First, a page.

Thoughts on Conspiracy Theories

by Roger Bourke White Jr., copyright June 2013


These thoughts have been inspired by watching Oliver Stone's JFK (1991). Stone has formatted this movie using the contemporary documentary style of story telling -- in that he's strongly advocating a specific point of view on a controversial topic. And he's quite convincing at it. If you're not aware of alternative explanations for the JFK assassination the movie makes a conspiracy theory for explaining his death seem quite viable.

To give one alternative point of view, our teacher, Sara Jade Woodhouse, has provided a link to a site, 100 errors in Fact and Judgment in Oliver Stone's JFK, that calls into question many of the specifics that Stone portrays. Another alternative source is the book Case Closed (2003) by Gerald Posner which supports the theory that Oswald was a lone gunner.

But the heart of this discussion is not the movie, or how correct it is, but why conspiracy theories, such as those that swirl around the death of JFK, are so potent in human thinking.

Why have conspiracy theories?

Through almost all of the existence of the modern human species, people have lived short, nasty and brutish lives. And those lives were filled with unexpected events, some beneficial, many deadly. One powerful technique for helping the day-to-day survival of primative-living humans was discovering patterns in the world around them. If a pattern could be identified, it could be used to predict. If the predictions were successful, the human and his or her community were more likely to survive. Pattern seeking became hard-wired into human thinking. It is an instinct -- which means it is fast and easy thinking.

Fast forward to humans living in civilized conditions. The world we live in is no longer so dangerous and unpredictable, but the human mind still has a powerful instinct to seek out patterns. Science, religion and fortune telling are all based on this instinct to seek out patterns that are useful for predicting, and conspiracy theories are as well.

One problem comes when this pattern seeking produces false positives -- patterns are seen that don't really exist. This is common, and this is why Donald Rumsfeld and many other managers are found of cautioning, "Don't attribute to conspiracy what simple incompetence can explain."

Why did JFK's death become such a fruitful conspiracy source?

The 1960's were a time of social upheaval and uncertainty in the US. The Great Depression had ended, WWII had ended, the Cold War had replaced it, and the US was experiencing unparalleled post-war prosperity... but how long would it last? Was the 1950's boom another Roaring Twenties prelude to another depression? No one knew, but it was a pattern many people saw.

Adding to this swirl of economic and political change was a demographic change: The Baby Boomers were maturing from kids into young adults, and all they had experienced was the Cold War. They were optimists and open thinkers compared to their folks. Kennedy's election was a symptom of that. He was by far the youngest president elected to that date, and he promised big changes in many areas. The Stone movie focuses on Vietnam, but that was small potatoes compared to short-skirted women, long-haired men, rock and roll and recreational drugs, Civil Rights, Cuba, and Great Society issues such as poverty and health care.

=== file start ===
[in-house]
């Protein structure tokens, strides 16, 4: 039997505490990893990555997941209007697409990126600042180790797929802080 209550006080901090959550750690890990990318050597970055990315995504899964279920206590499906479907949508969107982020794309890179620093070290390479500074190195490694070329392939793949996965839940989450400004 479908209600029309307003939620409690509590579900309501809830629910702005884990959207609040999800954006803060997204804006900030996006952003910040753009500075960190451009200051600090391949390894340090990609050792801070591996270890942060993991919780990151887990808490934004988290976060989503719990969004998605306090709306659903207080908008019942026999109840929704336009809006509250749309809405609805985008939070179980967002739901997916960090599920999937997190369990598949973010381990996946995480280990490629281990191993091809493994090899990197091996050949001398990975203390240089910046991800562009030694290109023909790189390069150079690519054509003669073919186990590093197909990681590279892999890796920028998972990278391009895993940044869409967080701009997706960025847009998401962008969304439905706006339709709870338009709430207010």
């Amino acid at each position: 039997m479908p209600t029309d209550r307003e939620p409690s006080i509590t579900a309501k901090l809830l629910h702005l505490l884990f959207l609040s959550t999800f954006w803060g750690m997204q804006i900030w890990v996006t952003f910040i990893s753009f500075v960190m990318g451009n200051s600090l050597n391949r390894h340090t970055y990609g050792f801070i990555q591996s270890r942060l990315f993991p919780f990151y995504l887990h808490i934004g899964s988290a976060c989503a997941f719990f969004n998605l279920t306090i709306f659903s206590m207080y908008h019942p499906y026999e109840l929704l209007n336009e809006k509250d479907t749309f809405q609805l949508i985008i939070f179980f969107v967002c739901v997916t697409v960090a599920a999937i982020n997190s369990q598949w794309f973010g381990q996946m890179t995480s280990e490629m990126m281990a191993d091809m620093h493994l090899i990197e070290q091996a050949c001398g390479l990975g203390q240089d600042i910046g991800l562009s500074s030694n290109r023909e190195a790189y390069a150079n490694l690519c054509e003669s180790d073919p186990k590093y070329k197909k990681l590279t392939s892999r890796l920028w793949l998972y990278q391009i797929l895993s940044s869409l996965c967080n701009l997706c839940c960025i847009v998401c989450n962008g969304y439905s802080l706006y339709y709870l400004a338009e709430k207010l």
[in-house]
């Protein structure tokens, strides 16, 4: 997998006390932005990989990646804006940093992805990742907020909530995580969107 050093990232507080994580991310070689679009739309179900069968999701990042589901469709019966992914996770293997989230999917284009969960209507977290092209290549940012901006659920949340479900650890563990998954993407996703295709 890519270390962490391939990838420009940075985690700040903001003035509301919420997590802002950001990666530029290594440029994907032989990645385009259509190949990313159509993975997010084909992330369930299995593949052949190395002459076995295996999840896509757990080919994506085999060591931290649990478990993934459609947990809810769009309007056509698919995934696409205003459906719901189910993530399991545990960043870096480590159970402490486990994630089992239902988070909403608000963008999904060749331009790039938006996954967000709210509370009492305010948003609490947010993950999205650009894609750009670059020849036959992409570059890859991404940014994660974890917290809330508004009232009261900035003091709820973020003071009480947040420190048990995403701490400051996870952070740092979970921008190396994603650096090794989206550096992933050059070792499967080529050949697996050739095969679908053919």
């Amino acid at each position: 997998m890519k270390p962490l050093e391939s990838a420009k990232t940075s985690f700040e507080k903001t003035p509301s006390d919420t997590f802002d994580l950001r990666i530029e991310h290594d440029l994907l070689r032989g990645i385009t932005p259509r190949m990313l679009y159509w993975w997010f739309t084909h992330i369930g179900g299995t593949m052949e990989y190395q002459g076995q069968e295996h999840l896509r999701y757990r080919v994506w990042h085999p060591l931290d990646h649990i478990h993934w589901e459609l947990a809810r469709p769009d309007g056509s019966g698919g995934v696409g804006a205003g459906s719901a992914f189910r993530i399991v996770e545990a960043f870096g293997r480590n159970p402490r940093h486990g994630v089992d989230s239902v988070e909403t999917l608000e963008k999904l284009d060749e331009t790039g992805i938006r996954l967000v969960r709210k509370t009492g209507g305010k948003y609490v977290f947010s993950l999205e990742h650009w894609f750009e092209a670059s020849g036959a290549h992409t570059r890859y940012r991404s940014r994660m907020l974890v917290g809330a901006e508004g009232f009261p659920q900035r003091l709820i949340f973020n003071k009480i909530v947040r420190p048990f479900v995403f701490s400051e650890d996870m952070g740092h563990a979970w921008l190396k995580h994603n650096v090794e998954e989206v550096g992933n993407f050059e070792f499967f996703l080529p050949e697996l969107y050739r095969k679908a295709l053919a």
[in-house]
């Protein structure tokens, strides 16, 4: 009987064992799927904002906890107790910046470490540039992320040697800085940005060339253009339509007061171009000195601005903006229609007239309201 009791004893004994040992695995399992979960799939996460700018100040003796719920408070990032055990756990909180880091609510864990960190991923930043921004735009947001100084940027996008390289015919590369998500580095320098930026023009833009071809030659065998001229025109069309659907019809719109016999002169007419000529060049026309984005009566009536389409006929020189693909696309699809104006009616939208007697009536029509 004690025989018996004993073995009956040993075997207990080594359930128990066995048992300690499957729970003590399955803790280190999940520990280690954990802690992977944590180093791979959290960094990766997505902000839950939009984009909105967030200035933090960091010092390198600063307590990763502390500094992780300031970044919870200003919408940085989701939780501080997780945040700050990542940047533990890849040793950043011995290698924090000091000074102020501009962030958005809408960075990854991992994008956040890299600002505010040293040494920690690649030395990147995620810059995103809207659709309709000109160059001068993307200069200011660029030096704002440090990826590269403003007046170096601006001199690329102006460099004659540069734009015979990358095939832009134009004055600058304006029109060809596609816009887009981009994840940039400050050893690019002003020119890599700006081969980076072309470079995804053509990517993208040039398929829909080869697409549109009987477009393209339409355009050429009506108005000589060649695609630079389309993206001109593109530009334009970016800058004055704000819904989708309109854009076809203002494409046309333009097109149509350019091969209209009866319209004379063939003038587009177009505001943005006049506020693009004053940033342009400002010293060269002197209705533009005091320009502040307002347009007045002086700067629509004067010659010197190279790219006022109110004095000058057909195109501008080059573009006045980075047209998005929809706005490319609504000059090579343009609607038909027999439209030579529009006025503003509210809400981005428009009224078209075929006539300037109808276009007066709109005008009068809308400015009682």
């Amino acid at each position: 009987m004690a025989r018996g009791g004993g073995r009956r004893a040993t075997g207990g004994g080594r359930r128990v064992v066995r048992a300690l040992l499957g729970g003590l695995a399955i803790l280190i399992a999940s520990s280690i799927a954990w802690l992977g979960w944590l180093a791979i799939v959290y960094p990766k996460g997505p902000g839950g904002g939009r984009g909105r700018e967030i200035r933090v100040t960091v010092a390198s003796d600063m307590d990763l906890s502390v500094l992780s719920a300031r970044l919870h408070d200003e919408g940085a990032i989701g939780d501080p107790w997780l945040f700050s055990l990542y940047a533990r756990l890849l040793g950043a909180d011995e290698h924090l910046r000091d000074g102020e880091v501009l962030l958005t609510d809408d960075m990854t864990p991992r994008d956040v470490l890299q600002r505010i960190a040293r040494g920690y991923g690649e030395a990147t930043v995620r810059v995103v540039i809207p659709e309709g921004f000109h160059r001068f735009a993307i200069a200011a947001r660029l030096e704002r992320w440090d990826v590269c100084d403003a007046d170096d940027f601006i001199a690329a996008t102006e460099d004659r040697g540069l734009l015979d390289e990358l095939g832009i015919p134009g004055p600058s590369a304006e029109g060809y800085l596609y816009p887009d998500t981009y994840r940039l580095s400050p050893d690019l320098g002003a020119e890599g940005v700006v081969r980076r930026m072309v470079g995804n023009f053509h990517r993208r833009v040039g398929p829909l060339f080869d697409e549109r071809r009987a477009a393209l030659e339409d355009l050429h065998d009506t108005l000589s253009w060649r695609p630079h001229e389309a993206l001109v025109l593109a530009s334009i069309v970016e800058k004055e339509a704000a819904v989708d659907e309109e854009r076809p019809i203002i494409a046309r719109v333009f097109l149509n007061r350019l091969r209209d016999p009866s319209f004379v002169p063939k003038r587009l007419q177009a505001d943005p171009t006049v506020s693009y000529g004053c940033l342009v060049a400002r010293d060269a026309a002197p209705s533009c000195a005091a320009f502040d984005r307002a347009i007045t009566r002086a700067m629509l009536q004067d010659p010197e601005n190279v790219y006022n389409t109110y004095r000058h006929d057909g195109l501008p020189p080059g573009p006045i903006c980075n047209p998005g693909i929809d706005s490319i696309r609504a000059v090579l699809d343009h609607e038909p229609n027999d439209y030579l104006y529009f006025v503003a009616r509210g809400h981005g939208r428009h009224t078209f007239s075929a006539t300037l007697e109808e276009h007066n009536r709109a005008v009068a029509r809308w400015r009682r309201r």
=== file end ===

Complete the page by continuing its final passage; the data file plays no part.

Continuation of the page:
He got elected because he was charismatic and he promised a lot. The icon for that charisma today is calling his administration Camelot, but that icon was not contemporary. What the movie does have right is that he stepped on a lot of establishment toes, but he was far, far from alone in doing that. By 1963 the road was getting tough for Kennedy and he was politicking on this trip to Dallas. He wanted to be seen by a lot of people.

Then he got shot.

Then two days later the accused shooter, Oswald, got shot before he had explained anything. And no other substantive explanation for what happened came forward.

The result: There was so much unanswered.

It is the combination of the swirling times, Kennedy's popularity, the unexpectedness of the assassination, and the lack of explanation caused by Oswald's equally surprising assassination two days later, that made this event such a fruitful one for conspiracy theory.

There is no obvious pattern to this event, but it is a deeply emotional one, so people are supportive of all sorts of more subtle patterns. For many people having a pattern, any pattern, is better than saying, "This was a one-in-a-million event. It's just lots of plan old-fashioned bad luck."

So the JFK assassination has so much conspiracy theory swirling around it because so many people cared so much about JFK, and the explanation for what happened was so sketchy. This makes it one-in-a-million fruitful ground for subtle pattern seeking -- conspiracy theory -- and that's what we have been witnessing for the past five decades.

Curiously, another earth-shaking event of the 1960's, landing on the moon, also swirls with conspiracy theory. This event is well-documented, but there is so much emotion surrounding it that conspiracy theory flows freely in spite of all the documentation.


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